10 British Things About Pittsburgh, PA

Named after 18th Century U.K. Prime Minister William Pitt, 1766-1778, Pittsburgh, PA has more to offer than steel and bridges. Check out British events and organizations in Pittsburgh:

1. Piper’s Pub

Warm up your belly with some bangers and mash. )(Yelp)

Warm up your belly with some bangers and mash. (Yelp)

Piper’s Pub, located at 1828 East Carson Street, offers a “taste of the British isles” with traditional dishes like bangers and mash (pictured), scotch eggs, curry and chips, shepherd’s pie, toad in the hole … just to name a few. Start the week off right with a proper Sunday Roast, Yorkshire Pudding and all, starting at 3 pm until they run out. As of next week, Piper’s will be opening a fish and chip shop complete with a British pie bakery.

2. Shakespeare Restaurant and Pub

(Flickr)

This full-fledge castle will transport you back to Shakespearean days. (Flickr)

The massive 30,000 square foot castle, home to the Shakespeare Restaurant and Pub, gives Medieval Times a run for its money. A 45-minute drive will land you in Elmwood City, at 1495 Mercer Road, where you will find a castle with 16th century styled floors, a Shakespearean-inspired painting on the ceiling, an English Knot Garden and Windsor Room which is ideal for events, seating 140. The wood-paneled dining room is lined with thirteen raised “Battleship” booths for intimate dining. The menu is American with a touch of the Middle Ages.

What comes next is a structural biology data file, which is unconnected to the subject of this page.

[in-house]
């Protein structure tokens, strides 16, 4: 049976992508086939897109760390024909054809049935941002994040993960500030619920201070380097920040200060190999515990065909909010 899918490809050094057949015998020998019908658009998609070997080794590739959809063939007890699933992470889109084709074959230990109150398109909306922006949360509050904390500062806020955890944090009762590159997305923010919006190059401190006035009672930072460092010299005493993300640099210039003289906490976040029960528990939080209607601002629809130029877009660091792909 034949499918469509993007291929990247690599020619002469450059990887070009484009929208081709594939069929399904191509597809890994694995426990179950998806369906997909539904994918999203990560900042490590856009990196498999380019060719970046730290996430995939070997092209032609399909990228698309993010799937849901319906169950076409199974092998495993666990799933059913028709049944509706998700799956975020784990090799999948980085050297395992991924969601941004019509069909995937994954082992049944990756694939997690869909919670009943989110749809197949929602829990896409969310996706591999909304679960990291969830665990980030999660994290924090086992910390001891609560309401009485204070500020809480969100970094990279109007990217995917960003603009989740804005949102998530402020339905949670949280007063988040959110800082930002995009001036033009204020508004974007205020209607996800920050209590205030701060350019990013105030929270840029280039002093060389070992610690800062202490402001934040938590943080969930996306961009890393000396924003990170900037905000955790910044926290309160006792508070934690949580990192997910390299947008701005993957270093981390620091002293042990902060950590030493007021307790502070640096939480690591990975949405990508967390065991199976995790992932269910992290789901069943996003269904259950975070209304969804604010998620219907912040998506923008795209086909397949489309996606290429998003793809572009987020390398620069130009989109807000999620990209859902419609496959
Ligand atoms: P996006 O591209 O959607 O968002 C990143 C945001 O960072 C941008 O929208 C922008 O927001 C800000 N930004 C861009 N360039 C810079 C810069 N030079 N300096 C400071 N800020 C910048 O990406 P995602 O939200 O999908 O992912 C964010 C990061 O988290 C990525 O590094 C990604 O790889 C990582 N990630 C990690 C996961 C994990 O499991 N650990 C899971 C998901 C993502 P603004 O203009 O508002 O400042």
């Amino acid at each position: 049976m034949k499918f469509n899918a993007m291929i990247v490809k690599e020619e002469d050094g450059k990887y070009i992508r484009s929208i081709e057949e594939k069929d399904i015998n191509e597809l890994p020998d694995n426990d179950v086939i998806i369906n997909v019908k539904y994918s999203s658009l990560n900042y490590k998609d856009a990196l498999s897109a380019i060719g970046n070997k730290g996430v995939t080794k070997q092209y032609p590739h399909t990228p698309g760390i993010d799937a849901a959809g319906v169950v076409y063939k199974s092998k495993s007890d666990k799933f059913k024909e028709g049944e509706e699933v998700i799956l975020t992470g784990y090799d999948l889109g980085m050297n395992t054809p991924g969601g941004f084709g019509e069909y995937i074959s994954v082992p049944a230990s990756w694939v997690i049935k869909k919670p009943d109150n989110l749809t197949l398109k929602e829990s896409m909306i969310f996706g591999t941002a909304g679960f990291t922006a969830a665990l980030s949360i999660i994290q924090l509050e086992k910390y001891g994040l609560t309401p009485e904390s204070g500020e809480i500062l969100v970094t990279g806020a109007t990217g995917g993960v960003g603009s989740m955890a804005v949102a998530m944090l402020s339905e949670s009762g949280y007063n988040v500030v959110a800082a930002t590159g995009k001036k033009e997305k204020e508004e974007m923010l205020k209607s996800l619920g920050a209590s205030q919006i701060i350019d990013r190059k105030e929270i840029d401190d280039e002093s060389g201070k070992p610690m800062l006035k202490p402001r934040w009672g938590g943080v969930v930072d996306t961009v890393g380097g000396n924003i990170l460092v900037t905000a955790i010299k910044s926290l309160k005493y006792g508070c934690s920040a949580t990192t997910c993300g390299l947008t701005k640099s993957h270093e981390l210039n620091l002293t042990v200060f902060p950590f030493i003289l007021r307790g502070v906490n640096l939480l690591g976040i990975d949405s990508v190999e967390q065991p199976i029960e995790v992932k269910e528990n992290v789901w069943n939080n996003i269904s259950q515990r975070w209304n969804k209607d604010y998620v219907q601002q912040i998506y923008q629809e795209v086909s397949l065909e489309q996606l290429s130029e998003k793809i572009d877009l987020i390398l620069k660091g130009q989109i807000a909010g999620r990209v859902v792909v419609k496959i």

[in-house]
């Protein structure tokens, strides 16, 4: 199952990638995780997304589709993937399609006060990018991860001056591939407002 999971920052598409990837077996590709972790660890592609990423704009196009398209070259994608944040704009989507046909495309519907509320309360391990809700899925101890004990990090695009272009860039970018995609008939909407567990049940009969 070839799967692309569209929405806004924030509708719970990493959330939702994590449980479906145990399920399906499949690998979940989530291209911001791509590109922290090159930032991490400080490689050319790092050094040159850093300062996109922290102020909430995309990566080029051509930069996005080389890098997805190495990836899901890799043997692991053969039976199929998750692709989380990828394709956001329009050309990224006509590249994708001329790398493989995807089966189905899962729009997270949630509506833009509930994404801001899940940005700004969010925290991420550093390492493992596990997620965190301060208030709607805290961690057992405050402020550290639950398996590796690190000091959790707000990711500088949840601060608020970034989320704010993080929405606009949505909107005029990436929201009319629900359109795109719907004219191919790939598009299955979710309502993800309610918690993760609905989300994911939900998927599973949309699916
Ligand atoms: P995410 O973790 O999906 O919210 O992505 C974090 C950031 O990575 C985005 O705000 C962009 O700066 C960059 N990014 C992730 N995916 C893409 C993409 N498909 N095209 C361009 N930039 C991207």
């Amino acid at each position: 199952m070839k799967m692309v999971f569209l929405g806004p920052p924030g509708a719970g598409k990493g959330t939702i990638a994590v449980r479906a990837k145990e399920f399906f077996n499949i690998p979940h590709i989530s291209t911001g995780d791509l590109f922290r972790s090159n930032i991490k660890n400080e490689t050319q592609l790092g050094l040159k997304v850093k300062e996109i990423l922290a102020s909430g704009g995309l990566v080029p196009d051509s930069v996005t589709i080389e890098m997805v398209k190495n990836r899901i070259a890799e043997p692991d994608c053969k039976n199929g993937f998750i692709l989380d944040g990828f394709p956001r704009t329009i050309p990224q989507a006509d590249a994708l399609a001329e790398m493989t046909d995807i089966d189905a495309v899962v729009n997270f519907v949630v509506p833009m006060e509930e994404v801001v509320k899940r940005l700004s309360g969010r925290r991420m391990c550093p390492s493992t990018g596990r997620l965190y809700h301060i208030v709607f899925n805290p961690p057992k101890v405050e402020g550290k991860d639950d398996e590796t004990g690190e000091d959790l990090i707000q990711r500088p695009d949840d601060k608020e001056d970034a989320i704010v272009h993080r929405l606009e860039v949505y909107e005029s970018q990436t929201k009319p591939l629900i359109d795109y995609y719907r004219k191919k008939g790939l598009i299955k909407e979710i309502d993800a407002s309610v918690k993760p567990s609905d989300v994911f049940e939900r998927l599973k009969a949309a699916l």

3. Pittsburgh Shakespeare in the Parks

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Lady Capulet tries to match Juliet to Count Paris with a game of Blind Man’s Bluff. (FB)

Established in 2005, this non-profit theater group travels from park-to-park, offering free performances of Shakespeare’s plays. With the city parks as their only set, the group tells the story in a “very physical way,” grabbing the audiences’ attention. Founder Jennifer Tober says, “Our emphasis is on the words, and on the unique collaborative relationship among the actors, the language, and the audience.” You can keep up with the group through their Facebook page.